Language Selection

English French German Italian Portuguese Spanish

today's leftovers

Filed under
Misc
  • Linux 4.14 Release Provides Long Term Support and Larger Memory Limits

    Linus Torvalds officially released the Linux 4.14 kernel on Nov. 12, providing users of the open-source operating system with new features and long term support. Linux 4.14 is a special release in that it has been designated as an LTS (Long Term Support) meaning that it will be maintained for at least the next two years.

    Linux 4.14 is the fifth new major Linux kernel release in 2017, following the Linux 4.13 kernel that debuted on Sept. 3.

    "Go out and test the new 4.14 release, that is slated to be the next LTS kernel - and start sending me pull request for the 4.15 merge window," Torvalds wrote in his release announcement.

  • Intel Vulkan Driver Preparing For Faster MSAA Performance

    Jason Ekstrand of Intel who contributes significantly to the development of their open-source "ANV" Vulkan driver has prepped a new patch series.

  • VP's ARMA 3 1.76 beta now out, compatible with Windows for now

    As stated by Bohemia Interactive themselves, this means the game is at least temporarily compatible with the Windows version when it comes to multiplayer. However, there are no guarantees that the Linux port will remain in sync with the Windows version when the game next updates

  • We Are Likely To See More Vulkan Driver Fixes From Feral

    Feral developer Alex Smith is requesting commit rights to the Mesa code-base.

    Alex Smith is the developer at the Linux/macOS game porting company Feral Interactive who previously worked on AMD_shader_info for RADV, various Vulkan driver bug fixes, and other RADV updates as well as some minor work too for the Intel ANV driver.

  • My Free Software Activities in October 2017

    Welcome to gambaru.de. Here is my monthly report that covers what I have been doing for Debian. If you’re interested in Java, Games and LTS topics, this might be interesting for you.

  • Rakuten TV to add more 4K HDR content for Samsung TV Plus

    The European video-on-demand (VOD) service Rakuten TV has announced that it will release 100 Ultra HD HDR movies for Samsung Smart TVs by the end of this year.

    According to Rakuten TV (formerly Wuaki.tv), titles like Baywatch, Transformers: The Last Knight, Baby Driver and Spider-Man: Homecoming are already available in 4K HDR quality. They will be adding more to the list soon. The content, with Dolby Digital Plus sound, will be only available through Samsung’s TV PLUS service for Tizen Smart TVs.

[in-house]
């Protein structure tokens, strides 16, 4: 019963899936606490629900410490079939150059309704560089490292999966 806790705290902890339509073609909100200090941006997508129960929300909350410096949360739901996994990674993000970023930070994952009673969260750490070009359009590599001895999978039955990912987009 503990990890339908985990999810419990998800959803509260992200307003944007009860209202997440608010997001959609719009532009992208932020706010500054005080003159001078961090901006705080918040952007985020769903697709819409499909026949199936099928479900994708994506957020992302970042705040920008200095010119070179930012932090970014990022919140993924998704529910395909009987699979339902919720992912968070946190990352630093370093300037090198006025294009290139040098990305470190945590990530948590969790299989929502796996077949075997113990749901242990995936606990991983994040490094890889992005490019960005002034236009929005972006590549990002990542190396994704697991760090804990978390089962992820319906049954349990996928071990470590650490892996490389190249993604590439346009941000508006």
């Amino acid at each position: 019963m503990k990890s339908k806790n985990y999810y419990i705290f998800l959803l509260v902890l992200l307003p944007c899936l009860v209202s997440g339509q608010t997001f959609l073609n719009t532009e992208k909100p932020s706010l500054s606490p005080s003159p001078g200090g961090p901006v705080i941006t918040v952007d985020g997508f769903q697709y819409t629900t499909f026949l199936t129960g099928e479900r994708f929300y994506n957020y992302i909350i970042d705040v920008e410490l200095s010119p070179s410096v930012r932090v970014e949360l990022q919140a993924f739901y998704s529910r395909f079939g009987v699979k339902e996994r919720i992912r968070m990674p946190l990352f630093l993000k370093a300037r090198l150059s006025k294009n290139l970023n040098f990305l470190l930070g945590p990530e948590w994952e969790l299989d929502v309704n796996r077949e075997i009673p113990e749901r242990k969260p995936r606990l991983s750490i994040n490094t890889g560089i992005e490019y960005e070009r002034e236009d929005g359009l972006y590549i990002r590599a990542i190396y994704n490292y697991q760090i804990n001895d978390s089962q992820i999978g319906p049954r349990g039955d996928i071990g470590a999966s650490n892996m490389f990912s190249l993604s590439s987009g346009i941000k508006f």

• 15 Smart Ways To Re-Purpose Your Old Android Smartphone And Give It A New Life

More in Tux Machines

Android Leftovers

Raspberry Pi 101 – An Introduction to the Raspberry Pi GPIO

An important feature of the Raspberry Pi is the row of GPIO pins, where GPIO stands for general purpose input/output. It will allow us to communicate between Pi and the outside world. We have 40pins on Pi, we count these pins from left to right out of which seventeen pins are GPIO pins. Different pins are used for the different functions and can be connected to a number of external peripherals such as buttons, lights, relays, sensors, etc. Read more

Intel Pentium vs. AMD Ryzen 3 Performance For Linux Gaming

For those that may be looking to assemble a new low-end Linux gaming system in early 2018, here is a look at the Linux gaming performance of an Intel Pentium (Kabylake) processor to an AMD Ryzen 3 while testing with the GeForce GTX 1050 and Radeon RX 560 graphics cards. Read more

Containers, the GPL, and copyleft: No reason for concern

Though open source is thoroughly mainstream, new software technologies and old technologies that get newly popularized sometimes inspire hand-wringing about open source licenses. Most often the concern is about the GNU General Public License (GPL), and specifically the scope of its copyleft requirement, which is often described (somewhat misleadingly) as the GPL’s derivative work issue. One imperfect way of framing the question is whether GPL-licensed code, when combined in some sense with proprietary code, forms a single modified work such that the proprietary code could be interpreted as being subject to the terms of the GPL. While we haven’t yet seen much of that concern directed to Linux containers, we expect more questions to be raised as adoption of containers continues to grow. But it’s fairly straightforward to show that containers do not raise new or concerning GPL scope issues. Read more